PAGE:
14 December 2009
More musings on books: Planting and planning
How is a plant obsession born? Do we wake up one day and decide arbitrarily that we're hooked on hostas, or delirious about daylilies, or excited about echinaceas? I don't know the answer to that except from a personal perspective. I like plants that do well in my climate, are easy to care for, strikingly beautiful in flowers or foliage or winter interest, are unusual, or native, or new...okay, I admit it, I'm a plant collector. And I'm all right with that.
I do find that the longer I garden, the more I develop an appreciation for various genera and species of plants. Take viburnums, for example. There's been a highbush cranberry (V. trilobum) in our garden since before we came here. It's a handsome, energetic shrub, with lovely lacy flowers followed by luscious-looking red fruit beloved by birds. I've long been acquainted with witherod, or wild raisin (V. cassinoides), also native to our area, and planted several here in our garden. Then I got to know the fragrant viburnums and something clicked in my brain. I wanted more of them, and wanted to know more about them. So I was very glad that Michael Dirr, horticulturist par excellence, shared my passion and kindly wrote a book about these lovely, versatile shrubs. For those who have the woody bible, Dirr's Manual of Woody Plants, his Viburnums book (Timber Press) is much more conversational and far less of a reference textbook. I think viburnums are like potato chips and you can't have just one. Or two. (I'm up to six different species, I think, and counting).
Let it never be thought that I'm a plant expert. Plant addict, yes, but I soak up information about plants like a sponge, and there is always a stack of books beside my desk, for me to consult with when I'm writing about plants and gardening. One of the volumes that hasn't strayed back to the bookcase since I got it is Tomasz Anisko's When Perennials Bloom. (Timber Press) Subtitled An Almanac for Planning and Planting, it's a hugely valuable reference for gardeners of all skill levels. Want to know when Astrantia (masterwort) will flower? How to plant it? The book profiles well over 400 perennial species, giving their bloom periods based on calculations and averages made around the world. So this is a useful book whether you live on the windswept Fundy, on the exuberant prairies of the midwest, or in Europe and beyond.
We are blessed with an abundance of space on our property--seven acres, much of it pasture, but a good chunk of it planted out by me with help from my longsuffering spouse. So we have room for big plants, and we grow a number of them. If you like plants with oomph-impact, then you'll love Tall Perennials, by Roger Turner (Timber Press). You don't HAVE to have an expansive acreage to carry off a few impressive-sized plants, either; Turner gives useful tips on how to garden effectively with tall- or wide-growing perennials, as well as a substantial list of recommended plants (noting caveats where necessary).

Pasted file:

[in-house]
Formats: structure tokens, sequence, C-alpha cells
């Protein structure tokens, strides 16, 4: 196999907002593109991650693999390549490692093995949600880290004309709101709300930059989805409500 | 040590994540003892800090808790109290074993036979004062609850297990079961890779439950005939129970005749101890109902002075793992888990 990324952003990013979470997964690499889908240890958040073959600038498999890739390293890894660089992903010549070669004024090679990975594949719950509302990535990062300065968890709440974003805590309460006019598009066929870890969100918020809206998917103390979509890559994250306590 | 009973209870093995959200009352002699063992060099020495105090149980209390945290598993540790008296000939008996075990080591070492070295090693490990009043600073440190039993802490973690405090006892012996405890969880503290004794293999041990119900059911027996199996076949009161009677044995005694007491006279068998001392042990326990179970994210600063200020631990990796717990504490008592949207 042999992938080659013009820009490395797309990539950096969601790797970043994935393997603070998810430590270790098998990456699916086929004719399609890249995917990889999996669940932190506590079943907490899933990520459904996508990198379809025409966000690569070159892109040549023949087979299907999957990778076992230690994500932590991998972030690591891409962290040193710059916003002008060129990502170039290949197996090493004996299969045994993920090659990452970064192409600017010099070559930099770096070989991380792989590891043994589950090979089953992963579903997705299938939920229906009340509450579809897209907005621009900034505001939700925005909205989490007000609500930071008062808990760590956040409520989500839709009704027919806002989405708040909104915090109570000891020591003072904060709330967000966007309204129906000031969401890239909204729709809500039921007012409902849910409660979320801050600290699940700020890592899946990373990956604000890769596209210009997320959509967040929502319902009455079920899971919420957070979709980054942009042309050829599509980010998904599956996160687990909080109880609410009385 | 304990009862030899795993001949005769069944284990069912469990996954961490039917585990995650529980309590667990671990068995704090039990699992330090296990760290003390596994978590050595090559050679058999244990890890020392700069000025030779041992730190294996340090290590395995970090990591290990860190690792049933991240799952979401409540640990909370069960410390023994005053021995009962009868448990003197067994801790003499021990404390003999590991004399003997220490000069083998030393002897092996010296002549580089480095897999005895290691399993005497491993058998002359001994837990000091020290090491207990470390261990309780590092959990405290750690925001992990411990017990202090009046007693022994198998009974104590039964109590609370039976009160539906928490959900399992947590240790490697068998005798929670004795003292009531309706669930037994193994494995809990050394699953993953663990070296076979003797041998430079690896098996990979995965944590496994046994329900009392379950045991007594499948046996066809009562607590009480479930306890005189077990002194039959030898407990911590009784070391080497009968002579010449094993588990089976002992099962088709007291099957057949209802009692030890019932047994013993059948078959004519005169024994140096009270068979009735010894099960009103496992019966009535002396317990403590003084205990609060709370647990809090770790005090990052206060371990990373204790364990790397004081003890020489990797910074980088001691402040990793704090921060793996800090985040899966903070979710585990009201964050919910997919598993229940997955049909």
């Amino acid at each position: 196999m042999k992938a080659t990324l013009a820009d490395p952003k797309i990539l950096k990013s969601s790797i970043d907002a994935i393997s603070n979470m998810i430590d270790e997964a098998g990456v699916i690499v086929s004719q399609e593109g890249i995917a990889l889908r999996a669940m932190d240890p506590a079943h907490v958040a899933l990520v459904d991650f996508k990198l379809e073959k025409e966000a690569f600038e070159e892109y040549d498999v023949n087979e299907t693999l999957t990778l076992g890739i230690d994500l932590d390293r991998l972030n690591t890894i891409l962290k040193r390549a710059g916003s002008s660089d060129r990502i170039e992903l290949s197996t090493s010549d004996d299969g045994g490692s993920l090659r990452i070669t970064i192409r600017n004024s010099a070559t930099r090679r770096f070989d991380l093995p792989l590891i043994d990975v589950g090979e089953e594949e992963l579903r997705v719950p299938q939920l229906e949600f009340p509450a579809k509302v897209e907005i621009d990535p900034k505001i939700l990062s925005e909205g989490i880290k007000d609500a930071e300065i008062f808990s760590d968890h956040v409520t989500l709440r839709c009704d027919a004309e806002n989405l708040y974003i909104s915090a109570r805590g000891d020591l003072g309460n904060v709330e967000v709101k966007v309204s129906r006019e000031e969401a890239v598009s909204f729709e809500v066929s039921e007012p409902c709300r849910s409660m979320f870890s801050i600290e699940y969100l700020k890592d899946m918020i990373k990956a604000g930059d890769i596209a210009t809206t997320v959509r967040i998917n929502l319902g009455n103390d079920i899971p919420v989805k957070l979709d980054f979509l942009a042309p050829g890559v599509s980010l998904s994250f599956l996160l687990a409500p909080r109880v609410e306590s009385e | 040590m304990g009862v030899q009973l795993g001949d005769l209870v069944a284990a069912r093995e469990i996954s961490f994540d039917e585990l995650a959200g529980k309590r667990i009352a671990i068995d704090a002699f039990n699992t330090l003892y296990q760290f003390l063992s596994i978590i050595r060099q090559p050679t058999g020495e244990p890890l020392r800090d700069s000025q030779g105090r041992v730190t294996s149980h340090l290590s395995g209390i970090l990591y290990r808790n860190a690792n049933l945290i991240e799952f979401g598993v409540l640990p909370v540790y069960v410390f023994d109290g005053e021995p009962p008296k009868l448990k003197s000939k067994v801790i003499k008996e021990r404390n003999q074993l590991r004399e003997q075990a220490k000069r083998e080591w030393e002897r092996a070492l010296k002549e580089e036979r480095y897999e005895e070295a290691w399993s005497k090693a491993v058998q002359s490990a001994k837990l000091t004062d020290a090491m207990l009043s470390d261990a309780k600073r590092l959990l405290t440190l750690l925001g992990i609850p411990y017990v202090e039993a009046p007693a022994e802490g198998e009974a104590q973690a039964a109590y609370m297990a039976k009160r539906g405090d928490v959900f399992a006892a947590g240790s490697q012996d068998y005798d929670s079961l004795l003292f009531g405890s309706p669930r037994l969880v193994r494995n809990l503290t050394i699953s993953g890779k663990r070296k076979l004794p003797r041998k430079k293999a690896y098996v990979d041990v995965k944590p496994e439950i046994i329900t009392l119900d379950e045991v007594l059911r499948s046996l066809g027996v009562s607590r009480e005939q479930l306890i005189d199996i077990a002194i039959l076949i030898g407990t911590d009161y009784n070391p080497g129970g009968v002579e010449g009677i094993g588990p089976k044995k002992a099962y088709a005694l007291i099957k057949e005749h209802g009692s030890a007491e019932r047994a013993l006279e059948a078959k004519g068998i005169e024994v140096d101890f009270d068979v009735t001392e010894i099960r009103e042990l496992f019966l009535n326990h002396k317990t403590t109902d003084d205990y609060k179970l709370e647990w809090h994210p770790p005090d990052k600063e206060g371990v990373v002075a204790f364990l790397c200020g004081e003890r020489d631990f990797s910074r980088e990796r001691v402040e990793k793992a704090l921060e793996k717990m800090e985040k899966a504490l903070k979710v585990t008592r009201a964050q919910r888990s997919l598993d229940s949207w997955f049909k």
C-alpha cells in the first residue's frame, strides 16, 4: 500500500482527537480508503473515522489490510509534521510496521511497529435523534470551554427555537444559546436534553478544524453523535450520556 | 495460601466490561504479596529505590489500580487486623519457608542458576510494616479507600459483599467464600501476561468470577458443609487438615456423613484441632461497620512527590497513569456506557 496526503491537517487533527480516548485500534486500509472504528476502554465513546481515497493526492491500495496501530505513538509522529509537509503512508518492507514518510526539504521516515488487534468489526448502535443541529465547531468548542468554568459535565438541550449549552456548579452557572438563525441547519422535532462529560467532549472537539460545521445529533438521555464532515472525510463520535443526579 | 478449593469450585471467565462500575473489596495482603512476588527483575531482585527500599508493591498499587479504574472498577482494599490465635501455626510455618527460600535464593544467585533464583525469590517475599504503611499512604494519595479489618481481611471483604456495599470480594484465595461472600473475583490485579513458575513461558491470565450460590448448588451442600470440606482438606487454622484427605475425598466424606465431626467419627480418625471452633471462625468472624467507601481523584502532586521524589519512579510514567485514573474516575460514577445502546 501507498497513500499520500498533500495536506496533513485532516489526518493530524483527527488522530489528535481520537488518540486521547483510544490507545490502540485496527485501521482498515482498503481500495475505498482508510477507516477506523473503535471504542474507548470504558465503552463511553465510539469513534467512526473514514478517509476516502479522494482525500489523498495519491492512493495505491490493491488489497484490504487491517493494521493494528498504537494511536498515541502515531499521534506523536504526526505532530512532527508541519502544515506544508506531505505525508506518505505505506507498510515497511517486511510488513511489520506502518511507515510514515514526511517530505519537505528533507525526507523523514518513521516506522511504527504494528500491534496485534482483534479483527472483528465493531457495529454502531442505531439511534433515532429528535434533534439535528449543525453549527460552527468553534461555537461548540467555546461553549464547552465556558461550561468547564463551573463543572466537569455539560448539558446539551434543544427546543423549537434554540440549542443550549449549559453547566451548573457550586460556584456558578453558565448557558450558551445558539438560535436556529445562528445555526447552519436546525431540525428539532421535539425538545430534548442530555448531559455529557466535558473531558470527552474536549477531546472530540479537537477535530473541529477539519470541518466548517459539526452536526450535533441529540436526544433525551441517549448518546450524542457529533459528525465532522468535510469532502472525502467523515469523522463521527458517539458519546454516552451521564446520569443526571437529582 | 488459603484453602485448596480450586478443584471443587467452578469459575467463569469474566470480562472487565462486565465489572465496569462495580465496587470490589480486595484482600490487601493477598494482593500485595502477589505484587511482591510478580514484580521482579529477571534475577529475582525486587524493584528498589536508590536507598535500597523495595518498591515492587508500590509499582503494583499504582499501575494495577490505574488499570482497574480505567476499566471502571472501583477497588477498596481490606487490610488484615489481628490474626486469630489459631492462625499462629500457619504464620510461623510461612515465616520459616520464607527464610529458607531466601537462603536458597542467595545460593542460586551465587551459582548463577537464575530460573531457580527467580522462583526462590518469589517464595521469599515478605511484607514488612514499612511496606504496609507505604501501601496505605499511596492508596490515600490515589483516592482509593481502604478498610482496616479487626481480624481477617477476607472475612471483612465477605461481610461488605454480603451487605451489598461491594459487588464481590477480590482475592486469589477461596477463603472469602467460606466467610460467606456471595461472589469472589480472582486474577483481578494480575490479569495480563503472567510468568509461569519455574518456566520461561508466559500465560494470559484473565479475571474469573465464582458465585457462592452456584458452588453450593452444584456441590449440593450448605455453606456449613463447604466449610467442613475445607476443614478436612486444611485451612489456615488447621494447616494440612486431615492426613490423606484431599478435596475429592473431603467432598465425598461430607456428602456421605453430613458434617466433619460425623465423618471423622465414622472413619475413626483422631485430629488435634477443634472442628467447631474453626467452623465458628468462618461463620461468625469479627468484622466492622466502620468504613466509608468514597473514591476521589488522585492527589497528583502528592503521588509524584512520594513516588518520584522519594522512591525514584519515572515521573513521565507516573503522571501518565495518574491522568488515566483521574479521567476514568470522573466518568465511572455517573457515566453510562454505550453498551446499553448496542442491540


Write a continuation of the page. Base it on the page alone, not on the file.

Turner gets the distinction of having a second book in this list, also published by Timber Press, a slightly older volume (2005) called Design in the Plant Collector's Garden. It's subtitled 'From Chaos to Beauty', and it's helping me to create a little more beauty and a little less chaos in my ongoing experimentation with plants. I just got my hands on this book a little earlier in the fall, so I haven't yet put what I'm learning into practice. Ask me next summer how I'm doing mixing the trialing of plants with creating a nice-looking garden rather than a hodgepodge. It's a work in progress, always.
Finally, here's my must-have recommendation for this year, for those who are into growing perennials: Our own Nancy Ondra's Perennial Care Manual (Storey). Actually, I recommend any book by Nan that you can get your hands on, because she is THE quintessence of a good garden writer: informative yet encouraging. (I have her Fallscaping and Perennial Gardener's Design Primer and love them both). This latest offering tells you everything you need to know about creating a good perennial garden and Nan profiles dozens of perennials, providing information on how to grow the plants, what problems exist (and how to cope with them)...or as the subtitle says, 'What to do and when to do it." I know other bloggers have recommended this book as well, and I'd just like to add my voice to that chorus of positive reviews. If you're a perennial plant lover, you will need to have this book in your library.
And probably you'll need more bookshelves too. I remind my spouse that my three bad habits are plants, cats and books, and that he should be thankful. I think he is, except for when one of the cats knocks over a plant and then sends books cascading onto the floor too.